India is a member of the Commonwealth of Nations,the South Asian Association for Regional Cooperation,the G20,the International Monetary Fund,the World Bank, the World Trade Organisation,the Asian Infrastructure Investment Bank,the United Nations and the New Development BRICS Bank.
India is heavily dependent on crude oil imports, with petroleum crude accounting for about 34 percent of the total inward shipments. India imports also gold and silver, machinery, electronic goods and pearls, precious stones and semi-precious stones and chemicals. The top import partners of India are China, Saudi Arabia, the United Arab Emirates, Switzerland and Iraq.
Spices make food taste great, they make its flavor bitter or sweet, spicy or specific and strange. A spice is a seed, fruit, root, bark, berry, bud or vegetable substance primarily used for flavoring, coloring or preserving food. A spice may have other uses, including medicinal, religious ritual, cosmetics or perfume production, or as a vegetable.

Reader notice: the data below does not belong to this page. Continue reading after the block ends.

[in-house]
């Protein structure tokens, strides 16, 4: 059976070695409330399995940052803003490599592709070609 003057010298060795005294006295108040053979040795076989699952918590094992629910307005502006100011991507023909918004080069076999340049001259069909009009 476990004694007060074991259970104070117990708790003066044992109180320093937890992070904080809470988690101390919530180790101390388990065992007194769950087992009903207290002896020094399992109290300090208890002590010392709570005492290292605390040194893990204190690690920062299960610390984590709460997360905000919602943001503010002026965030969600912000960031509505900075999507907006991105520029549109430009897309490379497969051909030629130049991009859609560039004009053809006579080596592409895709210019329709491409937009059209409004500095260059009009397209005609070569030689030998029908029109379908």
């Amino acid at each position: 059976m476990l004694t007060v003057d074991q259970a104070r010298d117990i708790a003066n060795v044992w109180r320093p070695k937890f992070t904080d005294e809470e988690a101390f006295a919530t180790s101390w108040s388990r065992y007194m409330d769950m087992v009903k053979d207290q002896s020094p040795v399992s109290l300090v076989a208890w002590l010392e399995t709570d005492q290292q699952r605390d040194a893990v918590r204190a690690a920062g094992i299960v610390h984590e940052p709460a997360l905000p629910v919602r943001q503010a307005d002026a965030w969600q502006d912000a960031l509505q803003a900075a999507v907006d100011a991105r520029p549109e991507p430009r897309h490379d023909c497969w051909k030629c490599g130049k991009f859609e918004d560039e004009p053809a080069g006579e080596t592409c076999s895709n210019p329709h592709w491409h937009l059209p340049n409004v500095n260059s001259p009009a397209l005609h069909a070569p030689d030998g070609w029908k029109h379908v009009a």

Herbs have a variety of uses including culinary, medicinal, and in some cases spiritual usage. General usage of the term "herb" differs between culinary herbs and medicinal herbs. In medicinal or spiritual use any of the parts of the plant might be considered "herbs", including leaves, roots, flowers, seeds, resin, root bark, inner bark (and cambium), berries and sometimes the pericarp or other portions of the plant.
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Herbs can be perennials such as thyme or lavender, biennials such as parsley, or annuals like basil. Perennial herbs can be shrubs such as rosemary, Rosmarinus officinalis, or trees such as bay laurel, Laurus nobilis – this contrasts with botanical herbs, which by definition cannot be woody plants. Some plants are used as both herbs and spices, such as dill weed and dill seed or coriander leaves and seeds. Also, there are some herbs such as those in the mint family that are used for both culinary and medicinal purposes.